Relax your eyes and brain by avoiding excessive scrolling or reading in the 2-3hrs before bedtime. These can particularly overstimulate highly sensitive or very stressed individuals. Various forms of meditation have helped a number of my clients gain faster progress with their tapping. Even just 20-30 minutes a day can accumulate into a big difference over time. And if your mind struggles to relax into meditation, you can tap about that beforehand!
Ecomeditation is a 20 minute free meditation to download from well-known EFT researcher Dawson Church. It has 4 options: male/female voice, and with/without background music. It combines the best and latest science-backed techniques to get quickly into the deeper relaxation brainwaves (see link below).
Finally, how much sleep do we need?
How much sleep do you need to function at your best? Five sleep experts were asked and they recommend 7 to 9 hours per day for most people. However, that amount can decline as we age. It’s advisable to get at least 7 hrs per day to prevent depression. And you may need more sleep if you’re recovering from childbirth, illness, injury etc, have high stressloads, or have babies or young children who keep you up at night or wake you early. Experts say if you think you require 6 hrs or less, chances are you’re chronically sleep-deprived.
I genuinely hope you find a combination of these ideas that will ultimately help you achieve deep and restful sleep most of the time. Remember to revisit these strategies during challenging times, as life tends to throw curveballs. Let me know what works for you. And feel free to reach out to me for tapping support, tapping lessons, or assistance with stress relief. Best wishes!
Lareen Newman is a Women’s Coach for Stress Release and Emotional Therapy. Lareen is passionate about helping women to offload their stress and negative emotions through EFT Tapping so they re-energise and experience more joy and peace in their life. She also loves to educate women to better understand their stress, their emotions and their nervous system. Check out Lareen’s homepage for more information or to join her mailing list, or book a free 20 minute Clarity Call with her to discuss if she’s the right person to help you reduce your work stress or life stress, or to change your life direction.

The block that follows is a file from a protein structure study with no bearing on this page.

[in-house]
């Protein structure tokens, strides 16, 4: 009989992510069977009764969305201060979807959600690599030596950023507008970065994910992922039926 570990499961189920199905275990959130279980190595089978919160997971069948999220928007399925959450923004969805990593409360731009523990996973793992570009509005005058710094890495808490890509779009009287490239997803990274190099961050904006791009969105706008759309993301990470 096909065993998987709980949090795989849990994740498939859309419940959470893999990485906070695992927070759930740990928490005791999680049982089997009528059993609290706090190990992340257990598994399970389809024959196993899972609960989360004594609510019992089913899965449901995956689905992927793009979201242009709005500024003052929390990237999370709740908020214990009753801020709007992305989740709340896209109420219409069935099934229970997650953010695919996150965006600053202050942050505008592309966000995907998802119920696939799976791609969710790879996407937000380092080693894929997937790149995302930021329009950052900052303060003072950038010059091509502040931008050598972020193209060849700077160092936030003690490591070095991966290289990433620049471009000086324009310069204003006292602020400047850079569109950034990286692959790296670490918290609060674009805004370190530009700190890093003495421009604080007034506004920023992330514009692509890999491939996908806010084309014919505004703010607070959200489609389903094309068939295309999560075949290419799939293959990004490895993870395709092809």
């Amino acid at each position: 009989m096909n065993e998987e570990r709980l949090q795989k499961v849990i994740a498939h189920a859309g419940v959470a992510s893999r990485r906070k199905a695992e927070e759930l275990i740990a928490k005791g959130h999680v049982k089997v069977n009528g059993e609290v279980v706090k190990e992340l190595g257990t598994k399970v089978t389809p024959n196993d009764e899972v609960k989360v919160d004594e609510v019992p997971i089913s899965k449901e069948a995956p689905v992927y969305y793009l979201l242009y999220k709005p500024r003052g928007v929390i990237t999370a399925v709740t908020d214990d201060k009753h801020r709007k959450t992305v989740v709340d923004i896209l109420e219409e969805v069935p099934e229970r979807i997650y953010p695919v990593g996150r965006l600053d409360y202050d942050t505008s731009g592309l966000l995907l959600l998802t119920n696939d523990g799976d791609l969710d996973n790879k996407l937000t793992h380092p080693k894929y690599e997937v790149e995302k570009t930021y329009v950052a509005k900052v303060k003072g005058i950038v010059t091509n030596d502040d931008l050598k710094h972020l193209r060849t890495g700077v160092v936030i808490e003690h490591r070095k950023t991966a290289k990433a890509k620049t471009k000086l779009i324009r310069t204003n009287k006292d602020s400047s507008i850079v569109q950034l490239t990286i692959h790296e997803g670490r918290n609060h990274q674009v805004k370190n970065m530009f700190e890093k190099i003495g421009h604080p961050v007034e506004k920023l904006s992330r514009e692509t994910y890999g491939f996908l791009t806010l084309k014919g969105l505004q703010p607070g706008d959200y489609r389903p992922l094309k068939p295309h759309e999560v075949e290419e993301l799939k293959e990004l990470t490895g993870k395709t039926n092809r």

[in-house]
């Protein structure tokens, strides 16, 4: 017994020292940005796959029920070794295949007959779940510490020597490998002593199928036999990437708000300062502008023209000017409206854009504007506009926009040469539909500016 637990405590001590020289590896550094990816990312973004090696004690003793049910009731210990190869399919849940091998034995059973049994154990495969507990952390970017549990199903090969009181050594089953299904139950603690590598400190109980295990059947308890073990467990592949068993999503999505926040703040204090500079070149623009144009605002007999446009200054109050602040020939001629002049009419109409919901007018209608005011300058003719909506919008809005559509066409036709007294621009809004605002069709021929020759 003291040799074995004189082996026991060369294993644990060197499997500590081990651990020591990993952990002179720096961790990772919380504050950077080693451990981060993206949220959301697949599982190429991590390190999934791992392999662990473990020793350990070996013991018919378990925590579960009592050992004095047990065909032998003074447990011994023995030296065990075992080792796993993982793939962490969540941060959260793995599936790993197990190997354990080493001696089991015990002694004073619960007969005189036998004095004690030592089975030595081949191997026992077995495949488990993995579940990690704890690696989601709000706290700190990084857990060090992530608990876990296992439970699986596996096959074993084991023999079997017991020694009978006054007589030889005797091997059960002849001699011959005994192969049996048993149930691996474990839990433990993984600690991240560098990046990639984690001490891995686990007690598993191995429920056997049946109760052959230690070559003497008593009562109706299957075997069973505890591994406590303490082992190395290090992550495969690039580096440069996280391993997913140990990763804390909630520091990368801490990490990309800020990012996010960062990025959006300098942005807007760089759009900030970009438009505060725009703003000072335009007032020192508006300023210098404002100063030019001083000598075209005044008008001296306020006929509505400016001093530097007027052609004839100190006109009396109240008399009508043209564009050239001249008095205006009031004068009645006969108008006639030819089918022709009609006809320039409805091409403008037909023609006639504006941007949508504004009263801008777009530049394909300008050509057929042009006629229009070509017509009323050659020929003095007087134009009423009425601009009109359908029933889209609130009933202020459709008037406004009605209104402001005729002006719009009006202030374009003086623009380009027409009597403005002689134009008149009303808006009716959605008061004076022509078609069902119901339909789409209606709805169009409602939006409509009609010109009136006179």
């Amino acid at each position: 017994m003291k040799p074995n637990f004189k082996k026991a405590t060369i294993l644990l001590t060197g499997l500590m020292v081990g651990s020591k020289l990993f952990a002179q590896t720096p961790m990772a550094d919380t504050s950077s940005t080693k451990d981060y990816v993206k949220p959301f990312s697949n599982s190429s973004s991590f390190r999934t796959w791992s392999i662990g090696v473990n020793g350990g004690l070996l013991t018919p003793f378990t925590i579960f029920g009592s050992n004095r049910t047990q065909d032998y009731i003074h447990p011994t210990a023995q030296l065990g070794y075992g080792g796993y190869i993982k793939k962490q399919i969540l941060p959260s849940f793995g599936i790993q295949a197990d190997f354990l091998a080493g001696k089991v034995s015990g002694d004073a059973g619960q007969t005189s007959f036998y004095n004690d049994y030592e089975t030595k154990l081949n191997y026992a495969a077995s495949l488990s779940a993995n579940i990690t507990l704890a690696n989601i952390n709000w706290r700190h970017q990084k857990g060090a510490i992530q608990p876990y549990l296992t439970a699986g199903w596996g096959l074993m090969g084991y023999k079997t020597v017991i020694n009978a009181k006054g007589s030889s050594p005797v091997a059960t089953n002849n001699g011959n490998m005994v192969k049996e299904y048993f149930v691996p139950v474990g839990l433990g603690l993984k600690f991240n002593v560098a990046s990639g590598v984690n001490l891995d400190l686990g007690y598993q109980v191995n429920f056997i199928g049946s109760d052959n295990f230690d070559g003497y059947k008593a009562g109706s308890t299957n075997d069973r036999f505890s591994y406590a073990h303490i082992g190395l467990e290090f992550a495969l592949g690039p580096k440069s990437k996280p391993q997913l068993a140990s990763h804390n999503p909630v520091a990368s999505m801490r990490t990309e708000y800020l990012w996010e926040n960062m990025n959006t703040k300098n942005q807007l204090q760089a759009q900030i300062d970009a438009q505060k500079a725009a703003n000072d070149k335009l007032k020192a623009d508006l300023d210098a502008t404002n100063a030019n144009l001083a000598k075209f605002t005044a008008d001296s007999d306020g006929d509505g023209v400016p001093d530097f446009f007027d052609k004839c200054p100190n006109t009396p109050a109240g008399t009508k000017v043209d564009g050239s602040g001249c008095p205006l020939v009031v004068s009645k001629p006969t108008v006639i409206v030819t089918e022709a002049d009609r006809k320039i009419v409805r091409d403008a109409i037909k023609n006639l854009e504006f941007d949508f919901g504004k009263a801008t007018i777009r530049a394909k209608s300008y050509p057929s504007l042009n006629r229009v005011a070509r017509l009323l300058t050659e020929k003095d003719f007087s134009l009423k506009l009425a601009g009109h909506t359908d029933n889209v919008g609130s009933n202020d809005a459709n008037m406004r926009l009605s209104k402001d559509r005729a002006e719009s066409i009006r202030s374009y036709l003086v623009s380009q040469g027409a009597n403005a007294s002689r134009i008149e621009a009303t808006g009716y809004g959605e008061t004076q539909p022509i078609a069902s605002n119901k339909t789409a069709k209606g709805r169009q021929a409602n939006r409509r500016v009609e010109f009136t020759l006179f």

LINKS – HAPPY READING, HAPPY LISTENING!
“Official EFT A-Z: How to use both forms of Emotional Freedom Tecniques for Self-healing” Gabrielle Rutten & Gary Craig, paperback.
Feasibility and effect of emotional freedom therapy on sleep quality in patients with end-stage renal disease receiving maintenance hemodialysis: A pilot study. Tang et al 2023, online research paper, in Geriatric Nursing Journal.
Comparing the effect of emotional freedom technique on sleep quality and happiness of women undergoing breast cancer surgery in military and nonmilitary families: A quasi-experimental multicenter study Kalroozi et al 2022, abstract of research paper, Perspectives In Psychiatric Care (online journal).
EFT tapping alters gene inflammation/expression: online summary of research paper, by Dr Craig Weiner
Clinical EFT (Emotional Freedom Techniques) Improves Multiple Physiological Markers of Health Full research paper free online, Bach et al (2019)
Yogic Breathing: Medical News Today, online article
Restorative Yoga: 3 Common Misconceptions Andrea Peloso at Yoga International, online article
Chinese Belly Self-Massage with Lee Holden (free Youtube video, 6mins)
Polyvagal Exercise (releases neck, eye and head tension) Suki Baxter (free Youtube video, 6 mins)
Vagus Nerve Exercises Suki Baxter (free Youtube video, 14 mins)
Vagus Nerve Massage Suki Baxter (free Youtube video, 15 mins)
Ecomeditation (free download), from Dr Dawson Church
Does Everyone Need Eight Hours of Sleep? The Conversation, 2018 online article
Photo credit thank yous to: Article header pic from Bruce Mars, Unsplash.com; Bright-eyed woman from Gratisography, Pexels.com; Happy morning from Alena Shekhovtcova, Pexels.com; Magnifying glass from Cotton Bro Studio, Pexels.com; Thermometer from Free-Canva.com; Cosy dog from Christian Domingues, Pexels.com; Restorative Yoga pose from Yoga International; Floating candles from Cup of Couple, Pexels.com; Red alarm clock from Malvestida on Pexels.com